As Turkey continues to attract criticism for transferring the murder trial of Saudi journalist Jamal Khashoggi to Riyadh, an aide to Turkish President Recep Tayyip Erdoğan has said Turkey did what it could regarding the murder of the journalist.
“We did not initiate any contact with Saudi Arabia for three years. Turkey reacted very harshly [to the murder], it did what it could. Sometimes the rulings handed down by the courts fail to satisfy the public’s desire for justice,” Kalın said in televised remarks on Monday.
The 59-year-old journalist was killed inside the Saudi Consulate General in İstanbul on Oct. 2, 2018 in a gruesome murder that shocked the world. Khashoggi had gone to the consulate to get papers for his upcoming marriage to his Turkish fiancée.
In a controversial decision in April, an İstanbul court confirmed a halt of the trial in absentia of 26 suspects linked to the killing of Khashoggi and its transfer to Riyadh, a decision that has angered rights groups.
Last week Saudi Crown Prince Mohammed bin Salman paid a visit to Turkey as Ankara and Riyadh move on from the murder of Khashoggi. Erdoğan had already visited Saudi Arabia in late April, where he met with the prince before traveling to Mecca.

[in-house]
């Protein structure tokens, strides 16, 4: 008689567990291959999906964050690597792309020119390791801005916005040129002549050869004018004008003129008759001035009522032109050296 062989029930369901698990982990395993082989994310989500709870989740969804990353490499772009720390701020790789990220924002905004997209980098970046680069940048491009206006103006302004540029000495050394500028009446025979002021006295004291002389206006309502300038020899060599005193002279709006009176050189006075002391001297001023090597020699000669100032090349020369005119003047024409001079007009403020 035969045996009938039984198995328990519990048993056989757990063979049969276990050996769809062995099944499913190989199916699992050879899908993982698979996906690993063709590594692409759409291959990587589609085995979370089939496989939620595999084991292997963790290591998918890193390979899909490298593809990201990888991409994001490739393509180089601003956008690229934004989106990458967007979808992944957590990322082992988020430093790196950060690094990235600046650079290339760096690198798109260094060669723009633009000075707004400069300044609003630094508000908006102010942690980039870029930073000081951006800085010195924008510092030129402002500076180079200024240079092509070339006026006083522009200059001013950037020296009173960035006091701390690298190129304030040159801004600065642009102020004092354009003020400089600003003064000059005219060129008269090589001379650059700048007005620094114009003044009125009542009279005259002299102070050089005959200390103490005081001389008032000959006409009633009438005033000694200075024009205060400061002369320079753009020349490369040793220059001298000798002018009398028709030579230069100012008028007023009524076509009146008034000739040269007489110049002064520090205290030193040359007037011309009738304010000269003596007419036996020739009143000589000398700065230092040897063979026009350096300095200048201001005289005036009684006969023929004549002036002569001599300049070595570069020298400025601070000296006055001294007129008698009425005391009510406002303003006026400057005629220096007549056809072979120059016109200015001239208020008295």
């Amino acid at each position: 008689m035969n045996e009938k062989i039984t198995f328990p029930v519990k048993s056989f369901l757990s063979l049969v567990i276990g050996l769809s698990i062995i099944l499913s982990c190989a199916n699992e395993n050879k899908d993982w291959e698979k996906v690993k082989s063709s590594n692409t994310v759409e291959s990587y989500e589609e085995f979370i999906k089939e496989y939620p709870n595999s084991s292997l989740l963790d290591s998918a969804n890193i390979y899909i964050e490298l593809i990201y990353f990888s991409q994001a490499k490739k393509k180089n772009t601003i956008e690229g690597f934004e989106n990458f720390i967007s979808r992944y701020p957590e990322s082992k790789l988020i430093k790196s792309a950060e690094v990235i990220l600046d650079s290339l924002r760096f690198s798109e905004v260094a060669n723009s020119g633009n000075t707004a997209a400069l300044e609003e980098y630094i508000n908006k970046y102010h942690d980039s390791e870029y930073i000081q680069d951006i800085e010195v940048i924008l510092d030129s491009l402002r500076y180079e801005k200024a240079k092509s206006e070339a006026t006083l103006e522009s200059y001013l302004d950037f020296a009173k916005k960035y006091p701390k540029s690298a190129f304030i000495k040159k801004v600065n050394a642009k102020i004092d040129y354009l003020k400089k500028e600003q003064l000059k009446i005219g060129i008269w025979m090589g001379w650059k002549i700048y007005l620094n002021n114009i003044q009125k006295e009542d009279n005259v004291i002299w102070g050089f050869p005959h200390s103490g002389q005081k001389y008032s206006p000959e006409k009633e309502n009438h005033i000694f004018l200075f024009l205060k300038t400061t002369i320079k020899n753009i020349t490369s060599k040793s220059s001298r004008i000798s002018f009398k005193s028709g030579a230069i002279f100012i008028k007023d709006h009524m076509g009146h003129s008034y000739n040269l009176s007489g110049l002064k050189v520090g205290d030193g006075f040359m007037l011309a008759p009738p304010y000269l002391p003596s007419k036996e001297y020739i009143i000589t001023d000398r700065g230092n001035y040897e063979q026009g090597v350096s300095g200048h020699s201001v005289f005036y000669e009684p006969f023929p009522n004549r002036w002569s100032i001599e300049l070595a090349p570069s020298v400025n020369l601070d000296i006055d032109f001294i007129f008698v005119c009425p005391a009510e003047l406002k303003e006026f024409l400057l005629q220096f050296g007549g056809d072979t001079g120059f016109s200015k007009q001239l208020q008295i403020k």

“We did not have very serious problems with Saudi Arabia until the Khashoggi murder. The Khashoggi murder created a big trauma. I think Turkey did the most it could at the time,” said Kalın.
In an implicit reference to bin Salman, Erdoğan previously said the “highest levels” of the Saudi government ordered the killing, and Turkey angered the Saudis by vigorously pursuing the case, opening an investigation and briefing international media about the lurid details of the murder.
Subsequently, Saudi Arabia sought unofficially to put pressure on Turkey’s economy, with a boycott on Turkish imports.
Last year, Foreign Minister Mevlüt Çavuşoğlu visited Riyadh to mend fences with the kingdom.
Erdoğan’s change of attitude concerning the Khashoggi murder is being associated with high inflation and a cost-of-living crisis a year before a presidential election as he seeks backing and investment from Gulf countries.
Five people were handed death sentences by the kingdom over Khashoggi’s killing, but a Saudi court in September 2020 overturned them while giving jail terms of up to 20 years to eight unnamed defendants following secretive legal proceedings.